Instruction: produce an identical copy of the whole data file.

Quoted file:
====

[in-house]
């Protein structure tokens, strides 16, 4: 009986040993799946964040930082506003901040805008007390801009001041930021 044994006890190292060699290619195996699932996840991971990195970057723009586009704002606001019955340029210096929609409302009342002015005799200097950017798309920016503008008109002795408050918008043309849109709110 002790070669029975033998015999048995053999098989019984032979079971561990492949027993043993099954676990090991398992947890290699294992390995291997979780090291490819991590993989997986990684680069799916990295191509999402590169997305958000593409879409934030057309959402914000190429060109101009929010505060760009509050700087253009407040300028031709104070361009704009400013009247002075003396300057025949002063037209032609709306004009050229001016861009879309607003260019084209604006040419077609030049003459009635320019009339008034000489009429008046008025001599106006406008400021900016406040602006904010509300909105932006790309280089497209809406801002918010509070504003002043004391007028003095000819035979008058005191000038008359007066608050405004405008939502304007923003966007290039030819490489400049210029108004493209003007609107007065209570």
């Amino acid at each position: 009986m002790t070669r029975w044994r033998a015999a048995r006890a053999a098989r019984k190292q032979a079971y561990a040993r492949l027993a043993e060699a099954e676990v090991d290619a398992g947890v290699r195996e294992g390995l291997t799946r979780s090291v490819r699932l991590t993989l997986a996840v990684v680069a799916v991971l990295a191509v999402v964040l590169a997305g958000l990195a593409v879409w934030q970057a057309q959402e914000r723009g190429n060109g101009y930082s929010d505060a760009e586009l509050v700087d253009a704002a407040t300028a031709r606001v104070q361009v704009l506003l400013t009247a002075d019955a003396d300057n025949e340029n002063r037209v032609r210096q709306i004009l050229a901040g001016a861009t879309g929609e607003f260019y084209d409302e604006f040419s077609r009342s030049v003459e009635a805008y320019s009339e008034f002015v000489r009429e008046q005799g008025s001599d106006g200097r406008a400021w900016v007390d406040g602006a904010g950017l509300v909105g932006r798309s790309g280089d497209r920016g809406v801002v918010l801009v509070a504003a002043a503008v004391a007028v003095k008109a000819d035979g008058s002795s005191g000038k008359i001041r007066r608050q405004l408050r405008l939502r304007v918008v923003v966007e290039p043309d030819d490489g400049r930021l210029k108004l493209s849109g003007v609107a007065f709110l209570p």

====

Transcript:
[in-house]
């Protein structure tokens, strides 16, 4: 009986040993799946964040930082506003901040805008007390801009001041930021 044994006890190292060699290619195996699932996840991971990195970057723009586009704002606001019955340029210096929609409302009342002015005799200097950017798309920016503008008109002795408050918008043309849109709110 002790070669029975033998015999048995053999098989019984032979079971561990492949027993043993099954676990090991398992947890290699294992390995291997979780090291490819991590993989997986990684680069799916990295191509999402590169997305958000593409879409934030057309959402914000190429060109101009929010505060760009509050700087253009407040300028031709104070361009704009400013009247002075003396300057025949002063037209032609709306004009050229001016861009879309607003260019084209604006040419077609030049003459009635320019009339008034000489009429008046008025001599106006406008400021900016406040602006904010509300909105932006790309280089497209809406801002918010509070504003002043004391007028003095000819035979008058005191000038008359007066608050405004405008939502304007923003966007290039030819490489400049210029108004493209003007609107007065209570």
């Amino acid at each position: 009986m002790t070669r029975w044994r033998a015999a048995r006890a053999a098989r019984k190292q032979a079971y561990a040993r492949l027993a043993e060699a099954e676990v090991d290619a398992g947890v290699r195996e294992g390995l291997t799946r979780s090291v490819r699932l991590t993989l997986a996840v990684v680069a799916v991971l990295a191509v999402v964040l590169a997305g958000l990195a593409v879409w934030q970057a057309q959402e914000r723009g190429n060109g101009y930082s929010d505060a760009e586009l509050v700087d253009a704002a407040t300028a031709r606001v104070q361009v704009l506003l400013t009247a002075d019955a003396d300057n025949e340029n002063r037209v032609r210096q709306i004009l050229a901040g001016a861009t879309g929609e607003f260019y084209d409302e604006f040419s077609r009342s030049v003459e009635a805008y320019s009339e008034f002015v000489r009429e008046q005799g008025s001599d106006g200097r406008a400021w900016v007390d406040g602006a904010g950017l509300v909105g932006r798309s790309g280089d497209r920016g809406v801002v918010l801009v509070a504003a002043a503008v004391a007028v003095k008109a000819d035979g008058s002795s005191g000038k008359i001041r007066r608050q405004l408050r405008l939502r304007v918008v923003v966007e290039p043309d030819d490489g400049r930021l210029k108004l493209s849109g003007v609107a007065f709110l209570p």